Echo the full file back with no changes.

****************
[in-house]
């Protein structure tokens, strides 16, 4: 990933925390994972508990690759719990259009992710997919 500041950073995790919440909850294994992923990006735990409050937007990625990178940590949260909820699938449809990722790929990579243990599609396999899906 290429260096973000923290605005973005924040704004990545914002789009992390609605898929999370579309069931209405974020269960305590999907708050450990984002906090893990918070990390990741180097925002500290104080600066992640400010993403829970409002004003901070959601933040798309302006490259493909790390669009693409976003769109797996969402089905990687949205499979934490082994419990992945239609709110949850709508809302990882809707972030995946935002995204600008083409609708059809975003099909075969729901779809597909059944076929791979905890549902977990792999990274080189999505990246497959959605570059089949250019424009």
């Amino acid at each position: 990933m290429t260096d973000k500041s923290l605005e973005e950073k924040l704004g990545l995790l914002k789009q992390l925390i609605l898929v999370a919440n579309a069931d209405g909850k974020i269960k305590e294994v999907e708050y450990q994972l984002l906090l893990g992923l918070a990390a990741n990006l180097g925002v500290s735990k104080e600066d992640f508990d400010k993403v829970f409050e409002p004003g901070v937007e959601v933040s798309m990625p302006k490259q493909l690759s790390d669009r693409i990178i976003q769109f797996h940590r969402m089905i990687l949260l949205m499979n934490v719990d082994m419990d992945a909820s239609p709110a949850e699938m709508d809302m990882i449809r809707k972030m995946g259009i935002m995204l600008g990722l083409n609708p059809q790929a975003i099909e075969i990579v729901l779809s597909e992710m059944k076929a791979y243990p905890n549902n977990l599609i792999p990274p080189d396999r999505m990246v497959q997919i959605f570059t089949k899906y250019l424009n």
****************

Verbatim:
[in-house]
């Protein structure tokens, strides 16, 4: 990933925390994972508990690759719990259009992710997919 500041950073995790919440909850294994992923990006735990409050937007990625990178940590949260909820699938449809990722790929990579243990599609396999899906 290429260096973000923290605005973005924040704004990545914002789009992390609605898929999370579309069931209405974020269960305590999907708050450990984002906090893990918070990390990741180097925002500290104080600066992640400010993403829970409002004003901070959601933040798309302006490259493909790390669009693409976003769109797996969402089905990687949205499979934490082994419990992945239609709110949850709508809302990882809707972030995946935002995204600008083409609708059809975003099909075969729901779809597909059944076929791979905890549902977990792999990274080189999505990246497959959605570059089949250019424009």
């Amino acid at each position: 990933m290429t260096d973000k500041s923290l605005e973005e950073k924040l704004g990545l995790l914002k789009q992390l925390i609605l898929v999370a919440n579309a069931d209405g909850k974020i269960k305590e294994v999907e708050y450990q994972l984002l906090l893990g992923l918070a990390a990741n990006l180097g925002v500290s735990k104080e600066d992640f508990d400010k993403v829970f409050e409002p004003g901070v937007e959601v933040s798309m990625p302006k490259q493909l690759s790390d669009r693409i990178i976003q769109f797996h940590r969402m089905i990687l949260l949205m499979n934490v719990d082994m419990d992945a909820s239609p709110a949850e699938m709508d809302m990882i449809r809707k972030m995946g259009i935002m995204l600008g990722l083409n609708p059809q790929a975003i099909e075969i990579v729901l779809s597909e992710m059944k076929a791979y243990p905890n549902n977990l599609i792999p990274p080189d396999r999505m990246v497959q997919i959605f570059t089949k899906y250019l424009n």